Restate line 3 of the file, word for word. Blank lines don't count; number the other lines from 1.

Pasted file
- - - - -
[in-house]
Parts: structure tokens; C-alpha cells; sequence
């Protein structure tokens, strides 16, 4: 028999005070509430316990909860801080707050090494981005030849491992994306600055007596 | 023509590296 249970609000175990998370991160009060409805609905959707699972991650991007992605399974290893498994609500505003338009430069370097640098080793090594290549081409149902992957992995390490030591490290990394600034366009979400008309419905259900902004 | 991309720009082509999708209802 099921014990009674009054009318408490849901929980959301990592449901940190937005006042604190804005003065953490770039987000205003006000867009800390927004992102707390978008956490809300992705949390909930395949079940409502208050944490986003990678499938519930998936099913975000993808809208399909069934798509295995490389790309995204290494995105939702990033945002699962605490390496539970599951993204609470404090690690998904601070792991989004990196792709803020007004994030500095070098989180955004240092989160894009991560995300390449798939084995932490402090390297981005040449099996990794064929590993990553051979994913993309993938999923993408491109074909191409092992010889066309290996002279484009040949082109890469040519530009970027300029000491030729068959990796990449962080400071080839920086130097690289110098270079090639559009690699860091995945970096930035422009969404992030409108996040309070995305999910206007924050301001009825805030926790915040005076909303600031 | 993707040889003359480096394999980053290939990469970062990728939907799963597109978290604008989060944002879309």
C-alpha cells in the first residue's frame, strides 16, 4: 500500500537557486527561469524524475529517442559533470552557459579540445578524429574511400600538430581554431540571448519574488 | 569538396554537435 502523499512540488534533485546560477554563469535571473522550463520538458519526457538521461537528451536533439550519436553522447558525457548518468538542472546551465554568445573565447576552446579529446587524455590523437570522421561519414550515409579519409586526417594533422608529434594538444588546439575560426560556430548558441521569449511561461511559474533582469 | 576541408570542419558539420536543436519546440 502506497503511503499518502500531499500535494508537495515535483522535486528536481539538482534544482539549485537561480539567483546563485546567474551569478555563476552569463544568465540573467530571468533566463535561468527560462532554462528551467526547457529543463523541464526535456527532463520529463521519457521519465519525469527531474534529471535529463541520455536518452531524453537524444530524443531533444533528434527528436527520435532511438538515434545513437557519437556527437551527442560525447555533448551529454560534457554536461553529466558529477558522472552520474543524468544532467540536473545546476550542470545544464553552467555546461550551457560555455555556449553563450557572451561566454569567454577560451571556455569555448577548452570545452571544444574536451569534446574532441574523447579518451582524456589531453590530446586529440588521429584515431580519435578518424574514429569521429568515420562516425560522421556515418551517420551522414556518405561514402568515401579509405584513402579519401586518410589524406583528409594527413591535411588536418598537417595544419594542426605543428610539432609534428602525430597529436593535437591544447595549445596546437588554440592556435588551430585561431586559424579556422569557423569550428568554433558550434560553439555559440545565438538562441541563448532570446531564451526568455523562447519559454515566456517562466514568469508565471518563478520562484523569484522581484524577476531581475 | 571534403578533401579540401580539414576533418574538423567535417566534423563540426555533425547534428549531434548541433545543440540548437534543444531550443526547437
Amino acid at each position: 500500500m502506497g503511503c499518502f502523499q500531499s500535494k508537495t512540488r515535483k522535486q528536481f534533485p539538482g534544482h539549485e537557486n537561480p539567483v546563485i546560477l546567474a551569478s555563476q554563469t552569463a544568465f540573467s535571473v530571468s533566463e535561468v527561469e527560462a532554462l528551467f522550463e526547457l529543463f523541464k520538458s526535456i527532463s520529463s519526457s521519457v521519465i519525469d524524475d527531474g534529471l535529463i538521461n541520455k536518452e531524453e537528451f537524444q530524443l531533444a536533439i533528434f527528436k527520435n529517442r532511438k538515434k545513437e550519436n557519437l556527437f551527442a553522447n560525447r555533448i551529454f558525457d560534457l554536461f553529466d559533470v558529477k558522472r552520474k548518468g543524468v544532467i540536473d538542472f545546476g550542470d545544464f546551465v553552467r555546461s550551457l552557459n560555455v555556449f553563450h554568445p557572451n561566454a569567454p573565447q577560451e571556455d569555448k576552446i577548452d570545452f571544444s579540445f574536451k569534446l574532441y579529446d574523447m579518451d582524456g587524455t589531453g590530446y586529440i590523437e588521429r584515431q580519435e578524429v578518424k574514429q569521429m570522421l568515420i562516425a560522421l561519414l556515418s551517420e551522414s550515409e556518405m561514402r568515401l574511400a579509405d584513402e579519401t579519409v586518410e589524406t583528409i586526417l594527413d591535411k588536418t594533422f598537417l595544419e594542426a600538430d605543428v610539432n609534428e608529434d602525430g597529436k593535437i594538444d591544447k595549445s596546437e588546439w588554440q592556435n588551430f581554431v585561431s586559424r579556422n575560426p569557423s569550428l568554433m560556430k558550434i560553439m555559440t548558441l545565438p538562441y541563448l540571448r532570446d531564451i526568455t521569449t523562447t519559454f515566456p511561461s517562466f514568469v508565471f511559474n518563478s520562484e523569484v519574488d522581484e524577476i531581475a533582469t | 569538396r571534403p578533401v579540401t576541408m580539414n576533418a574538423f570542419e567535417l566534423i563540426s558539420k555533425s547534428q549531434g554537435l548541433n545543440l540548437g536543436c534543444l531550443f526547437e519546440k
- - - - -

């Protein structure tokens, strides 16, 4: 028999005070509430316990909860801080707050090494981005030849491992994306600055007596 | 023509590296 249970609000175990998370991160009060409805609905959707699972991650991007992605399974290893498994609500505003338009430069370097640098080793090594290549081409149902992957992995390490030591490290990394600034366009979400008309419905259900902004 | 991309720009082509999708209802 099921014990009674009054009318408490849901929980959301990592449901940190937005006042604190804005003065953490770039987000205003006000867009800390927004992102707390978008956490809300992705949390909930395949079940409502208050944490986003990678499938519930998936099913975000993808809208399909069934798509295995490389790309995204290494995105939702990033945002699962605490390496539970599951993204609470404090690690998904601070792991989004990196792709803020007004994030500095070098989180955004240092989160894009991560995300390449798939084995932490402090390297981005040449099996990794064929590993990553051979994913993309993938999923993408491109074909191409092992010889066309290996002279484009040949082109890469040519530009970027300029000491030729068959990796990449962080400071080839920086130097690289110098270079090639559009690699860091995945970096930035422009969404992030409108996040309070995305999910206007924050301001009825805030926790915040005076909303600031 | 993707040889003359480096394999980053290939990469970062990728939907799963597109978290604008989060944002879309």